A father-of-three from Australia who launched an appeal for a life-saving bone marrow transplant within the Scots-Italian community has found a donor.
Gennaro Rapinese, whose father Nick is Italian, can trace his great-grandparents on his mother’s side back to Scotland, with one of them from Dalkeith in Midlothian.
The 39-year-old who has a rare form of leukaemia was given the good news that a “perfect match” donor has been found and is now preparing to undergo a transplant operation next week.
Writing on the Facebook page G’s Army Mr Rapinese and his wife Joanne said that “our prayers have certainly been answered”.
Since The Scotsman broke the story last month, around 80 Scots-Italians have been in touch on the G’s Army Facebook page offering to help Mr Rapinese, who was seeking to trace a donor with a similar racial and ethnic heritage, as bone marrow is based on genetics, not simply on blood type.
He has been “overwhelmed” by the response from Scotland but it is not known yet if the donor is a Scots-Italian as no details have been released.
Mr Rapinese, who lives in the Australian city of Perth, was first diagnosed with Acute Myeloid Leukaemia (AML) when a routine blood test revealed leukaemic blasts in his blood cells.
He underwent months of gruelling chemotherapy and went into remission at the start of 2016, only for the cancer to return in February this year.
Mrs Rapinese gave birth to Nicolas, aged two, when her husband was in remission and the couple also have two daughters Mia, aged seven and six-year-old Stella.
She said: “This person is our saviour.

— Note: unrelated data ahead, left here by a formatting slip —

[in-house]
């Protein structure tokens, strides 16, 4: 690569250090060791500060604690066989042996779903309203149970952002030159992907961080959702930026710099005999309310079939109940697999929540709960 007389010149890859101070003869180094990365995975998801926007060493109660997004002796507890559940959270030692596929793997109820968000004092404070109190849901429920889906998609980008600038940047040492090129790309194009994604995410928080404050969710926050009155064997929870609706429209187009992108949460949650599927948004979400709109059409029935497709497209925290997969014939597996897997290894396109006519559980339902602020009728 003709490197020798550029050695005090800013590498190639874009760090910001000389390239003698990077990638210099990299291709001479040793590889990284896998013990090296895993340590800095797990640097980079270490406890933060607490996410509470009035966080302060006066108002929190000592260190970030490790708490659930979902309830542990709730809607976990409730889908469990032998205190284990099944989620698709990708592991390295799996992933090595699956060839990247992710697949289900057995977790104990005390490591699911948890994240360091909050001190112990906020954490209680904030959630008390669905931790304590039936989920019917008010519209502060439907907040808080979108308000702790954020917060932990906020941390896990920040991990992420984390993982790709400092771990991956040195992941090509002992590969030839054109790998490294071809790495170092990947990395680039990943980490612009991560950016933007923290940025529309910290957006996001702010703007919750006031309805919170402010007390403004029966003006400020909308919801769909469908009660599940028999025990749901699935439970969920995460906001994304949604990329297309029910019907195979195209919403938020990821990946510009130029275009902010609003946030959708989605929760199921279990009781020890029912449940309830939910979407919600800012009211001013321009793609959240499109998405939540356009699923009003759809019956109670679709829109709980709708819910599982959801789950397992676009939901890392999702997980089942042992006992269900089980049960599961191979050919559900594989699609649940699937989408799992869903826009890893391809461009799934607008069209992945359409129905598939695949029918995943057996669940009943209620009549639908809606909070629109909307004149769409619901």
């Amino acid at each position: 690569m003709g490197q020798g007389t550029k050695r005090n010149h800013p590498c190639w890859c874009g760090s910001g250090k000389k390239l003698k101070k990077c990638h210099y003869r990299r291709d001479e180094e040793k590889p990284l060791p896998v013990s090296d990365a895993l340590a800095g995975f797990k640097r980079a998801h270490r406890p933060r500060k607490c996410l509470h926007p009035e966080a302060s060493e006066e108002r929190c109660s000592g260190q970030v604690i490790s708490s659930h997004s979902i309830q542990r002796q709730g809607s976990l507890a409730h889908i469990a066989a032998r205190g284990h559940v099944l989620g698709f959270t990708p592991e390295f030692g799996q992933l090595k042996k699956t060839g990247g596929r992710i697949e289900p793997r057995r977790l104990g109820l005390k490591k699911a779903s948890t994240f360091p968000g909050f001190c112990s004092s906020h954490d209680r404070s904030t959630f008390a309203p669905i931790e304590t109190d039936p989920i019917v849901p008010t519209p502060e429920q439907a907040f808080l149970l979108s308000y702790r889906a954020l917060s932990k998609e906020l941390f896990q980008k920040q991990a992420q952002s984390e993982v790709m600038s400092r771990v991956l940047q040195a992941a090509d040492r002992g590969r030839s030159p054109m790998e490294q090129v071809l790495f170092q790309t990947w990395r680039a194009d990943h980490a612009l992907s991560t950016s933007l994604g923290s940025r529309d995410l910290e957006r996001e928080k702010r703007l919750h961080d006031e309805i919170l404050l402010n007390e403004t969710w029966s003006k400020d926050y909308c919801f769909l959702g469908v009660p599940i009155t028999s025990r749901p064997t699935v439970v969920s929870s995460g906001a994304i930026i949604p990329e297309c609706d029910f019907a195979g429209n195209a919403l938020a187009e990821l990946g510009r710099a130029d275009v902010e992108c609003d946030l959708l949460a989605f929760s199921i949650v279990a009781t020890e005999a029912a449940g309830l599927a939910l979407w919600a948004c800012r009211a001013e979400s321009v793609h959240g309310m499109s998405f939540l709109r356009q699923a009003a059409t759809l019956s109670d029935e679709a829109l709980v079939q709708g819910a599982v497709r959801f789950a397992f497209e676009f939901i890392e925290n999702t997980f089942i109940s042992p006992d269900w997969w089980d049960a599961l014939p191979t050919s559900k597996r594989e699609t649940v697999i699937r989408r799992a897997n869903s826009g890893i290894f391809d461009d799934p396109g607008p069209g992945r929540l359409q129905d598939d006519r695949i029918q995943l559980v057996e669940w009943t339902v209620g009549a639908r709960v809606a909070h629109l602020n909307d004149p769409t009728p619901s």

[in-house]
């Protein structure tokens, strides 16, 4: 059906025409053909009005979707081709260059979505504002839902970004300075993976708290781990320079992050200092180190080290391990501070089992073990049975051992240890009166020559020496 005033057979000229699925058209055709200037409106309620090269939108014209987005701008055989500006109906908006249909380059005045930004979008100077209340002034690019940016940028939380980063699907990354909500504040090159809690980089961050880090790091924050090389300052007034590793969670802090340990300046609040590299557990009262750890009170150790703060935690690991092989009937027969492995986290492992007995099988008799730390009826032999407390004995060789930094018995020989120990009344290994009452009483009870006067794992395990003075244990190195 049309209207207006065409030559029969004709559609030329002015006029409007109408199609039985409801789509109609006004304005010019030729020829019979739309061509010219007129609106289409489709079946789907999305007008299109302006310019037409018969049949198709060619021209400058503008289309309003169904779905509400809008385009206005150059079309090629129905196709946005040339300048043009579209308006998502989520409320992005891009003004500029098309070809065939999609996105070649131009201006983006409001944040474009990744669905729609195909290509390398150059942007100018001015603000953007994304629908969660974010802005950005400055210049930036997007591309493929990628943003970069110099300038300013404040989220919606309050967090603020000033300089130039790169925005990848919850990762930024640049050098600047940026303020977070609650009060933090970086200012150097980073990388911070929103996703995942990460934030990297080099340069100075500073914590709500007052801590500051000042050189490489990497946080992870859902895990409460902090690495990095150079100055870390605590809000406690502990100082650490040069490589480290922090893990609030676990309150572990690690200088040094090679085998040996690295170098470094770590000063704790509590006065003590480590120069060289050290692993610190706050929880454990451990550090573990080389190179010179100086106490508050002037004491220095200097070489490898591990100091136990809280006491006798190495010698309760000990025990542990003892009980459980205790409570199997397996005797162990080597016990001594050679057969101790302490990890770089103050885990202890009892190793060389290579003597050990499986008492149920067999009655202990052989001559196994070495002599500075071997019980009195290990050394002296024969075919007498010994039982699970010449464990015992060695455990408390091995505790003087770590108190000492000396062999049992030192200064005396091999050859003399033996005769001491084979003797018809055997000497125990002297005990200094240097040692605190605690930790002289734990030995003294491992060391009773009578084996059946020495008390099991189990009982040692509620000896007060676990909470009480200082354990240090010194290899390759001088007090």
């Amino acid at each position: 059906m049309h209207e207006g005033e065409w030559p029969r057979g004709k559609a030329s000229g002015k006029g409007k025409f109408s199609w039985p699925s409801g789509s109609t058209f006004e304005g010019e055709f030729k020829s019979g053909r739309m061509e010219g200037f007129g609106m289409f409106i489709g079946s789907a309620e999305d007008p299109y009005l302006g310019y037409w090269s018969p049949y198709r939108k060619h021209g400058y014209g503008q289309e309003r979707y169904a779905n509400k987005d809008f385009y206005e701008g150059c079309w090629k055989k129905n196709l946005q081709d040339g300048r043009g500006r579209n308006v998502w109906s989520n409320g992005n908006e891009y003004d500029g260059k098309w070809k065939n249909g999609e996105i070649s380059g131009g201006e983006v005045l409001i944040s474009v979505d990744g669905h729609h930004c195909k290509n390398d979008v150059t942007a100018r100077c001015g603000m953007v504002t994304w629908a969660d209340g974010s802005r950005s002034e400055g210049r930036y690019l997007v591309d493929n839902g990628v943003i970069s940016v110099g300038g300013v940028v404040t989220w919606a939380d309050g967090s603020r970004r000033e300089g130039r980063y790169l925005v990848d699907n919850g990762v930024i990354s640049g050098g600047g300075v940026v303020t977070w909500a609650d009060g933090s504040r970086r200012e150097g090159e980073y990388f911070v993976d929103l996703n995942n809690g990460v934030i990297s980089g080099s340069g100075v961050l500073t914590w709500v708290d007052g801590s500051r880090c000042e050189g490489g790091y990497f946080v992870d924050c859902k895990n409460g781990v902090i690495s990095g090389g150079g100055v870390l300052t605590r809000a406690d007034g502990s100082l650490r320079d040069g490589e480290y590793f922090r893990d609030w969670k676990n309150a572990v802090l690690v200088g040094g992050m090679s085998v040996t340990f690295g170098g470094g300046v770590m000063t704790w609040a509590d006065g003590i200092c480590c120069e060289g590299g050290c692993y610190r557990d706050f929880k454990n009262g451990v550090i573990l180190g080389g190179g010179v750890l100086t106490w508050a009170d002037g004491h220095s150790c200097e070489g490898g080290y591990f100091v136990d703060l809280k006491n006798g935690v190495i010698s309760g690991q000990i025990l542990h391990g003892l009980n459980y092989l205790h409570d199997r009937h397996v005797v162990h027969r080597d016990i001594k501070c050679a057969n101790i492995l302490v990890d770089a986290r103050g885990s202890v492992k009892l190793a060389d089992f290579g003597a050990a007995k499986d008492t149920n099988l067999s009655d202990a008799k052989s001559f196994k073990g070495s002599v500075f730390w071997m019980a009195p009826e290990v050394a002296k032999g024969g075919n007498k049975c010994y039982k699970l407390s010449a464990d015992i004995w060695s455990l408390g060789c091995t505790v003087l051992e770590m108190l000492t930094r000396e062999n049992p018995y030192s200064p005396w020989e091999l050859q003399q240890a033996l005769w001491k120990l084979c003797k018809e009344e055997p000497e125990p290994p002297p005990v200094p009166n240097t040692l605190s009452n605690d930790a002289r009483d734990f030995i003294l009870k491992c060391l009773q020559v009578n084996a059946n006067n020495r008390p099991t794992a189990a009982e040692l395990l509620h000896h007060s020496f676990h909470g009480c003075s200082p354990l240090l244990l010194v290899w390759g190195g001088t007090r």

“They are giving us the greatest of all gifts – gifting our family with the opportunity of a second chance at life. We could not be more thankful or more grateful.
“I really don’t think they will ever truly understand just how much this means to us.”
Mrs Rapinese said the plan is for her husband to have intensive chemotherapy then he will undergo the bone marrow transplant some time next week.
She added: “He is expected to be in hospital for about four to six weeks and then a six-month-long recovery at home. We are so anxious, nervous and scared as to what will come, but at the same time so relieved, hopeful and fortunate that we have this opportunity.
“Even though our goal of finding Gennaro a match has been achieved, our vision and aim is still as strong as ever.
“If all people knew just how easy it was, that a simple blood donation is all that it takes and the positive impact they could make, we would definitely have much more than a minuscule 1 per cent of our population on the bone marrow registry.”
In 2015, around 3,100 people were diagnosed with acute myeloid leukaemia in the UK.